Enigmail integrates GnuPG with Mozilla Thunderbird and/or Mozilla Seamonkey. It’s one of the most popular ways to use GnuPG, and the mailing list provides a friendly place to learn how it works and get started using it.

The list is lightly moderated.

4.2.3 PGP-Basics

visit the PGP-Basics webpage
see above
List moderator
Mike Daigle <>
Supports PGP/MIME
Languages supported

PGP-Basics was established over a decade ago specifically to provide a place where newcomers to GnuPG and PGP could learn about communications security. The list is low-volume, lightly-moderated, and remarkably friendly to new users.

4.2.4 PGPNET

visit the PGPNET page
see above
List moderator(s)
Supports PGP/MIME?
Languages supported

PGPNET exists to provide people with the opportunity to practice sending and receiving encrypted, signed, and encrypted-and-signed traffic in a group environment.

4.3 What are some useful webpages?

As a general rule, the huckster quotient of webpages at-large is fairly high. That said, there are some web resources we recommend. They can be broken up into homepages for specific GnuPG-related projects, and sites of general interest.

4.3.1 Where can I find the homepage for…

Many of the projects associated with GnuPG maintain their own websites. If you have problems with an associated project, please check their website first: they might be able to give you faster and better help than the GnuPG community can.

  • … Enigmail?

    Enigmail, a plugin for Mozilla Thunderbird that adds strong GnuPG support, can be found at

4.3.2 Where can I find webpages covering…

Although the GnuPG community generally finds these websites to be useful, your mileage may significantly vary. There are wide differences of opinion about some of them. They’re worth visiting and worth reading, but make sure to read skeptically.

  • … an easy introduction to cryptography?

    There is no such thing as an easy introduction to cryptography. However, PGP Corporation has a well-regarded Introduction to Cryptography.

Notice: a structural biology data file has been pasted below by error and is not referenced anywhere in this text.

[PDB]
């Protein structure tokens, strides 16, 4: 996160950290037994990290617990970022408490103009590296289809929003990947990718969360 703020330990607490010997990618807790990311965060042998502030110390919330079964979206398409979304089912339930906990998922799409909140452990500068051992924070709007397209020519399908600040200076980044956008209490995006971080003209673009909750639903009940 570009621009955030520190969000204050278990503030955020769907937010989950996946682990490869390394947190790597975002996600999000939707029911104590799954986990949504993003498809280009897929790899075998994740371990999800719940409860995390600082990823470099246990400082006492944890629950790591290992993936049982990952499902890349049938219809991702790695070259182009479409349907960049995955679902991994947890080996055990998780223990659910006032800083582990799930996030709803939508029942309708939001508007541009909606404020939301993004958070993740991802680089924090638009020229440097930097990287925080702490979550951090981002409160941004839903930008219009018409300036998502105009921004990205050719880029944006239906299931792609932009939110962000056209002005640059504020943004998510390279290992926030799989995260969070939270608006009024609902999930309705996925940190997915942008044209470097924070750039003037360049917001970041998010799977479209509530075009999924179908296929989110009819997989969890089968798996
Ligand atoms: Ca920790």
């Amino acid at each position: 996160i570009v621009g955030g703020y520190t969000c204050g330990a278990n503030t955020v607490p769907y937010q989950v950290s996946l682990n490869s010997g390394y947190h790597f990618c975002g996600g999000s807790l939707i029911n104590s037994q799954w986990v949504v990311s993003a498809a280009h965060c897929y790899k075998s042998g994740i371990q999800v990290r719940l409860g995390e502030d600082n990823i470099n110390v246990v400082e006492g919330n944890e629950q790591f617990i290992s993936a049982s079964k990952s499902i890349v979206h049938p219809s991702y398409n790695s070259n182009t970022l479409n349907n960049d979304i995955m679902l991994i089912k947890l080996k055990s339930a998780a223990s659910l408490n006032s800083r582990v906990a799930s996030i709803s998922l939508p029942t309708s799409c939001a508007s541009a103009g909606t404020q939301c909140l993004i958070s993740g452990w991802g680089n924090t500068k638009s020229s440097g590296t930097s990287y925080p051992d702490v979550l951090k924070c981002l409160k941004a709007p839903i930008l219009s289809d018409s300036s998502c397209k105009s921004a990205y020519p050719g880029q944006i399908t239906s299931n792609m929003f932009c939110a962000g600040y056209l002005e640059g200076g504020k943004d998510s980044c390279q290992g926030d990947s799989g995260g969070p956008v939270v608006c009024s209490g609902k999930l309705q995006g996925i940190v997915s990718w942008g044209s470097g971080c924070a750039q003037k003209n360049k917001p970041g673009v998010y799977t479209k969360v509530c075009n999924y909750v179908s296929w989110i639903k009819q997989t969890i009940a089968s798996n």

• … best practices for using GnuPG?

    At present, there are no reputable web pages detailing GnuPG best practices.

  • … the politics of cryptography?

    The inclusion of a site on this list is not an endorsement of that site’s political leanings.

    Probably the best-known organization is the Electronic Frontier Foundation, which has been at the vanguard of electronic civil liberties for over twenty years.

    The Free Software Foundation is also deeply involved in these matters, although in a different way than the EFF.

5 What email clients support GnuPG on…

Many email clients offer strong GnuPG integration.

5.1 … Microsoft Windows?

  • Thunderbird
    Yes, via Enigmail
    Supports GnuPG versions
    1.4, 2.0
    Supports PGP/MIME
    Actively developed

    With the Enigmail plugin, Thunderbird becomes one of the most popular GnuPG-aware email clients. it’s under active development and is compatible with the latest Thunderbird releases, with a friendly and welcoming user community.

  • Kontact
    No (natively supported)
    Supports GnuPG versions
    1.4, 2.0
    Supports PGP/MIME
    Actively developed

    Kontact is KDE’s integrated personal information manager of KDE. It runs anywhere that KDE does, and even on some mobile devices as Kontact Touch.

5.2 … Mac OS X?


  • Thunderbird
    Yes, via Enigmail
    Supports GnuPG versions
    1.4, 2.0
    Supports PGP/MIME
    Actively developed

    With the Enigmail plugin, Thunderbird becomes one of the most popular GnuPG-aware email clients. it’s under active development and is compatible with the latest Thunderbird releases, with a friendly and welcoming user community.

  • Gnus
    Yes, via EasyPG
    Supports GnuPG versions
    1.4, 2.0
    Supports PGP/MIME
    Actively developed
  • Mutt
    No (natively supported)
    Supports GnuPG versions
    1.4, 2.0
    Supports PGP/MIME
    Actively developed

    Make sure to put set crypt_use_gpgme in your ~/.muttrc file.

  • Apple Mail
    Yes, via GPGtools
    Supports GnuPG versions
    Supports PGP/MIME
    Actively developed

    PGP/MIME support in Apple Mail+GPGtools is not absent, just temporarily broken.

5.3 … Linux or FreeBSD?

  • Thunderbird
    Yes, via Enigmail
    Supports GnuPG versions
    1.4, 2.0
    Supports PGP/MIME
    Actively developed

    With the Enigmail plugin, Thunderbird becomes one of the most popular GnuPG-aware email clients. it’s under active development and is compatible with the latest Thunderbird releases, with a friendly and welcoming user community.

  • Gnus
    Yes, via EasyPG
    Supports GnuPG versions
    1.4, 2.0
    Supports PGP/MIME
    Actively developed